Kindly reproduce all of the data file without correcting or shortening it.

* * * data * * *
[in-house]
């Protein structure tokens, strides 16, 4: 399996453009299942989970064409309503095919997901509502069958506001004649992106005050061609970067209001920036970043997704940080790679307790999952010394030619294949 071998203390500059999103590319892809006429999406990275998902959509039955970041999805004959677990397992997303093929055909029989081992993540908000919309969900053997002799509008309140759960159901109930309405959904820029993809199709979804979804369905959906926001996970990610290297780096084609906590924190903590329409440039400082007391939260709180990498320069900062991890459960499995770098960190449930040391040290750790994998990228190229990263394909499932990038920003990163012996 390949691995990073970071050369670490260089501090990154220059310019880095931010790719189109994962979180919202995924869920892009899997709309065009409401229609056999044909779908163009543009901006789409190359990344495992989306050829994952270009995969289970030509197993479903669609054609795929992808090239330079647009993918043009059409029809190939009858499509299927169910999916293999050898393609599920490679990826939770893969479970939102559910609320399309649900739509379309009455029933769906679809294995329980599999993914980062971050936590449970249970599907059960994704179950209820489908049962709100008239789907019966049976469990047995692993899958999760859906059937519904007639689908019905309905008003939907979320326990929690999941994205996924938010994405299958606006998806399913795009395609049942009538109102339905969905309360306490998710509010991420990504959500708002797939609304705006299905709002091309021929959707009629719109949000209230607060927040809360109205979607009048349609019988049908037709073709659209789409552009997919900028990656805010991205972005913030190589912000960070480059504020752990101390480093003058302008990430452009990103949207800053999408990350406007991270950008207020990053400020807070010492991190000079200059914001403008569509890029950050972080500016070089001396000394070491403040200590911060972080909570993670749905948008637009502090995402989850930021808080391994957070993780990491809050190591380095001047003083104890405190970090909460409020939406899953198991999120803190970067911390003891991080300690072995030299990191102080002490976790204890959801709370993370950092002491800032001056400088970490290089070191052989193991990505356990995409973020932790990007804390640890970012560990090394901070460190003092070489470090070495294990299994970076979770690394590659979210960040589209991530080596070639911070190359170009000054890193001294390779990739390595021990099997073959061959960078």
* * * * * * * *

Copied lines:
[in-house]
């Protein structure tokens, strides 16, 4: 399996453009299942989970064409309503095919997901509502069958506001004649992106005050061609970067209001920036970043997704940080790679307790999952010394030619294949 071998203390500059999103590319892809006429999406990275998902959509039955970041999805004959677990397992997303093929055909029989081992993540908000919309969900053997002799509008309140759960159901109930309405959904820029993809199709979804979804369905959906926001996970990610290297780096084609906590924190903590329409440039400082007391939260709180990498320069900062991890459960499995770098960190449930040391040290750790994998990228190229990263394909499932990038920003990163012996 390949691995990073970071050369670490260089501090990154220059310019880095931010790719189109994962979180919202995924869920892009899997709309065009409401229609056999044909779908163009543009901006789409190359990344495992989306050829994952270009995969289970030509197993479903669609054609795929992808090239330079647009993918043009059409029809190939009858499509299927169910999916293999050898393609599920490679990826939770893969479970939102559910609320399309649900739509379309009455029933769906679809294995329980599999993914980062971050936590449970249970599907059960994704179950209820489908049962709100008239789907019966049976469990047995692993899958999760859906059937519904007639689908019905309905008003939907979320326990929690999941994205996924938010994405299958606006998806399913795009395609049942009538109102339905969905309360306490998710509010991420990504959500708002797939609304705006299905709002091309021929959707009629719109949000209230607060927040809360109205979607009048349609019988049908037709073709659209789409552009997919900028990656805010991205972005913030190589912000960070480059504020752990101390480093003058302008990430452009990103949207800053999408990350406007991270950008207020990053400020807070010492991190000079200059914001403008569509890029950050972080500016070089001396000394070491403040200590911060972080909570993670749905948008637009502090995402989850930021808080391994957070993780990491809050190591380095001047003083104890405190970090909460409020939406899953198991999120803190970067911390003891991080300690072995030299990191102080002490976790204890959801709370993370950092002491800032001056400088970490290089070191052989193991990505356990995409973020932790990007804390640890970012560990090394901070460190003092070489470090070495294990299994970076979770690394590659979210960040589209991530080596070639911070190359170009000054890193001294390779990739390595021990099997073959061959960078």